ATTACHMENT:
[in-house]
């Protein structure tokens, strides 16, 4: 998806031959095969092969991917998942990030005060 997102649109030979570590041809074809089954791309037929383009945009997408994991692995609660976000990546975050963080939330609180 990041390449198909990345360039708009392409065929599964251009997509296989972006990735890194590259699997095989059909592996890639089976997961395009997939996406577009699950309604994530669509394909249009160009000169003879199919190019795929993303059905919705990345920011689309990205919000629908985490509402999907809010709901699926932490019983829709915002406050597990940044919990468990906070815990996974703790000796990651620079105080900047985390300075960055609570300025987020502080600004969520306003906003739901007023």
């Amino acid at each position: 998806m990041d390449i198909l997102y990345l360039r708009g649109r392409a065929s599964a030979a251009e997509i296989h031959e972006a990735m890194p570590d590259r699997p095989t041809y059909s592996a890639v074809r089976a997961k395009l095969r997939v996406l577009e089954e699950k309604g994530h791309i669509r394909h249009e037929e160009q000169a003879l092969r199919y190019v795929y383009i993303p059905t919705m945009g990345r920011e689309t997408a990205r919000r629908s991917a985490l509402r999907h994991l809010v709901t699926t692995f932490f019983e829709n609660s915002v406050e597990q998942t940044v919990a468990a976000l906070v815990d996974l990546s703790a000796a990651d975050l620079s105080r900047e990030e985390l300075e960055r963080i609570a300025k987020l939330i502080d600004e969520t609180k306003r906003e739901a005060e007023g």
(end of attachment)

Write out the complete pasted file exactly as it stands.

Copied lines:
[in-house]
């Protein structure tokens, strides 16, 4: 998806031959095969092969991917998942990030005060 997102649109030979570590041809074809089954791309037929383009945009997408994991692995609660976000990546975050963080939330609180 990041390449198909990345360039708009392409065929599964251009997509296989972006990735890194590259699997095989059909592996890639089976997961395009997939996406577009699950309604994530669509394909249009160009000169003879199919190019795929993303059905919705990345920011689309990205919000629908985490509402999907809010709901699926932490019983829709915002406050597990940044919990468990906070815990996974703790000796990651620079105080900047985390300075960055609570300025987020502080600004969520306003906003739901007023």
């Amino acid at each position: 998806m990041d390449i198909l997102y990345l360039r708009g649109r392409a065929s599964a030979a251009e997509i296989h031959e972006a990735m890194p570590d590259r699997p095989t041809y059909s592996a890639v074809r089976a997961k395009l095969r997939v996406l577009e089954e699950k309604g994530h791309i669509r394909h249009e037929e160009q000169a003879l092969r199919y190019v795929y383009i993303p059905t919705m945009g990345r920011e689309t997408a990205r919000r629908s991917a985490l509402r999907h994991l809010v709901t699926t692995f932490f019983e829709n609660s915002v406050e597990q998942t940044v919990a468990a976000l906070v815990d996974l990546s703790a000796a990651d975050l620079s105080r900047e990030e985390l300075e960055r963080i609570a300025k987020l939330i502080d600004e969520t609180k306003r906003e739901a005060e007023g």